When it comes to providing help for parents who have children with autism, I like to share my experiences. If there’s any possibility that I can help other parents like you—I’m there. I am always willing to tell you what I’ve learned.
The way I look at it, there’s always a need for more autism help for parents.
Our twin boys were diagnosed with autism in 2003. They were three years old. My wife and I had incredibly mixed feelings. On one hand we were happy because we finally knew why our boys hadn’t spoke a word yet, and at the same time feeling completely helpless as neither of us knew anything about autism. If you’re a parent of a child—or children—with autism, you know what I mean.
You never forget that day. It’s just so difficult to hear the actual diagnosis. Your child is now described as “on the spectrum”. I actually had to hear it two times back to back.
But then, after you come to terms with your “new life” you know it’s time to get busy and begin your journey of parent/therapist and do your best to help your child live the best life possible.
We quickly decided that we were going to do everything possible to get our boys into mainstream school by the time they were ready for first grade.
It was a BIG goal at the time. You know what I mean if you’re working to get your child into mainstream classes. Or if you’ve already done so.
We’re so glad we set the goal, because our sons started in mainstream classes when they began kindergarten. It was their second time after one year of special ed kindergarten. And they’ve remained in mainstream classes since then. Now they’re in fifth grade.
Autism Help for Parents: 5 Steps We Took to Mainstream Our Twins
1. Get more involved with your child’s day-to-day routine. This step is not for everyone, I know. Probably not for every dad. At that time, I owned a mortgage brokerage. It was a very busy time for my business.
I made the big decision to give up my office and work from home. That way I could be involved in many more aspects of our boys’ therapy, than if I was at an office all day. Giving up my office was a hard decision. It made it harder to do my daily work, but I’m glad I did it.
I’m not saying that if you can work from home you should. It’s just what I felt I had to do. The benefits were that I was able to participate more often in the boys’ therapy sessions. I learned quite a bit from sitting in on those sessions. My wife did too, of course.
2. Understand what your child’s therapists do and why. I learned what each therapist and expert did. I made sure to understand why they did certain things during therapy sessions. My wife and I continued those actions after the therapist left. That’s a big recommendation. Make the time! You’ll be glad you did!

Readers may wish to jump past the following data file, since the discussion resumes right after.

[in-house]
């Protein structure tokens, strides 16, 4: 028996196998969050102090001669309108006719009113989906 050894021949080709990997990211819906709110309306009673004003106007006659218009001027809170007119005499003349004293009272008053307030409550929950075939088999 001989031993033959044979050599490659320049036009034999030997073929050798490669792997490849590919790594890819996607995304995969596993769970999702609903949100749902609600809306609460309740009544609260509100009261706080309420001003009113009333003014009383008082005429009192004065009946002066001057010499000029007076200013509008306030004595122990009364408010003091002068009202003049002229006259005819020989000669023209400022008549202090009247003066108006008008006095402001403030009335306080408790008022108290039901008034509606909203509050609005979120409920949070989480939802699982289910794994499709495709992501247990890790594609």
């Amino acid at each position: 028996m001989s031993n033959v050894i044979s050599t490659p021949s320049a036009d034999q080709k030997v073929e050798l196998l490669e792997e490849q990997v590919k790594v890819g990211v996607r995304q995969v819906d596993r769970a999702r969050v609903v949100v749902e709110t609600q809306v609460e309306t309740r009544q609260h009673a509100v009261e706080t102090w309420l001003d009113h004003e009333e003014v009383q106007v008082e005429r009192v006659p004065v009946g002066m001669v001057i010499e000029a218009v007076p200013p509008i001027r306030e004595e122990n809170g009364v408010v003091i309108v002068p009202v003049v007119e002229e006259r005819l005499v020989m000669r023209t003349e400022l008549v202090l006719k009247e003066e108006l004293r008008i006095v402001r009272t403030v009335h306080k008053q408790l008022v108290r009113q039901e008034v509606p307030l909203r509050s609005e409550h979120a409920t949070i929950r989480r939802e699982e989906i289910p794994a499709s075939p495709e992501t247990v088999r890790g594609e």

I talked to all of the experts, speech language pathologists (SLPs), and other therapists and educators. I asked them as many questions as I could. Why are you doing that? What should be the outcome of this part of my sons’ therapy? I learned a lot from the therapists.
3. Learn everything you can about autism. I learned everything I could about the autism diagnosis. I created a binder with all of the reference materials I found. The Internet wasn’t as helpful in 2003 as it is today. Today I would go to Google and find lots of helpful websites. I’d read about how children with autism can be helped on websites like Autism Speaks, the Autism Discussion Page on Facebook, and so many others.
But, as you can see from the photo below, I just researched as much as I could about autism. I collected lots of paper documents in a big binder so I could refer to them when I needed to understand something. (See photo of my binder.)
4. Focus your efforts with your child on the right behaviors between therapy sessions. Do this everyday. We worked the hardest on eliminating disruptive behaviors. Disruptive behaviors would prevent our sons from participating in the mainstream classroom. We continued the therapists’ activities between sessions. Often, you have to be your child’s therapist in addition to being the dad or mom. Not all of the time. But lots of the time. That’s the reality.
5. Identify the educators and administrators that are best for you to work with. My wife and I talked to lots of educators and therapists in our school district. We identified the people that were willing to help us work with our children. Then we transferred the kids to a school that was willing to give our twins with autism a shot in mainstream classes. We had to convince them to let them repeat kindergarten, something we’d heard was not possible…
I hope some of our experiences can help you. I am happy to answer your questions if I can. Please type your questions into the comments box below if you’d like.
When it comes to autism help for parents, we’re all in this community together. Thanks for stopping by and reading our blog.
In another post soon, I’ll talk about helping our boys with autism to make friends.
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